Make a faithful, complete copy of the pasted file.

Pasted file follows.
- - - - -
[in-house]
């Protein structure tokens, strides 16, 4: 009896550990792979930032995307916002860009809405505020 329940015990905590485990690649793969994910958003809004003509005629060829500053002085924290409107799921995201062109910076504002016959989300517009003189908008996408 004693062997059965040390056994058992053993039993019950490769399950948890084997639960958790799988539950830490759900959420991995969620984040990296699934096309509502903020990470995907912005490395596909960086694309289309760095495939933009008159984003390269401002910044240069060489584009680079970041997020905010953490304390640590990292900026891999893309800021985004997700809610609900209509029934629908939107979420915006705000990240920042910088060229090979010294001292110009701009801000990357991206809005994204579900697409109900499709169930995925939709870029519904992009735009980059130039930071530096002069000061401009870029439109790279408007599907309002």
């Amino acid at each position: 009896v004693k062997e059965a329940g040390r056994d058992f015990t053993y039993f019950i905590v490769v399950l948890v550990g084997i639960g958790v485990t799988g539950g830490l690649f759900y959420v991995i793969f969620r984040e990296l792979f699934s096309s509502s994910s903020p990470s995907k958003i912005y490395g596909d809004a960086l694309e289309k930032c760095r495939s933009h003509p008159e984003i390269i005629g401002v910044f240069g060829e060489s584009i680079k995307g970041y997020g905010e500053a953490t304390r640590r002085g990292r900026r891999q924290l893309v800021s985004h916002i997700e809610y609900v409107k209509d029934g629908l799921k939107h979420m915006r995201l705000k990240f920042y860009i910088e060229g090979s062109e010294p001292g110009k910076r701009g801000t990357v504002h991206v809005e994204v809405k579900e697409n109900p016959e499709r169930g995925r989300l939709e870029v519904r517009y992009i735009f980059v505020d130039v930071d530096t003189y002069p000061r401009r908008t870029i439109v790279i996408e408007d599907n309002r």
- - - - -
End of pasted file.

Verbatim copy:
[in-house]
């Protein structure tokens, strides 16, 4: 009896550990792979930032995307916002860009809405505020 329940015990905590485990690649793969994910958003809004003509005629060829500053002085924290409107799921995201062109910076504002016959989300517009003189908008996408 004693062997059965040390056994058992053993039993019950490769399950948890084997639960958790799988539950830490759900959420991995969620984040990296699934096309509502903020990470995907912005490395596909960086694309289309760095495939933009008159984003390269401002910044240069060489584009680079970041997020905010953490304390640590990292900026891999893309800021985004997700809610609900209509029934629908939107979420915006705000990240920042910088060229090979010294001292110009701009801000990357991206809005994204579900697409109900499709169930995925939709870029519904992009735009980059130039930071530096002069000061401009870029439109790279408007599907309002």
């Amino acid at each position: 009896v004693k062997e059965a329940g040390r056994d058992f015990t053993y039993f019950i905590v490769v399950l948890v550990g084997i639960g958790v485990t799988g539950g830490l690649f759900y959420v991995i793969f969620r984040e990296l792979f699934s096309s509502s994910s903020p990470s995907k958003i912005y490395g596909d809004a960086l694309e289309k930032c760095r495939s933009h003509p008159e984003i390269i005629g401002v910044f240069g060829e060489s584009i680079k995307g970041y997020g905010e500053a953490t304390r640590r002085g990292r900026r891999q924290l893309v800021s985004h916002i997700e809610y609900v409107k209509d029934g629908l799921k939107h979420m915006r995201l705000k990240f920042y860009i910088e060229g090979s062109e010294p001292g110009k910076r701009g801000t990357v504002h991206v809005e994204v809405k579900e697409n109900p016959e499709r169930g995925r989300l939709e870029v519904r517009y992009i735009f980059v505020d130039v930071d530096t003189y002069p000061r401009r908008t870029i439109v790279i996408e408007d599907n309002r």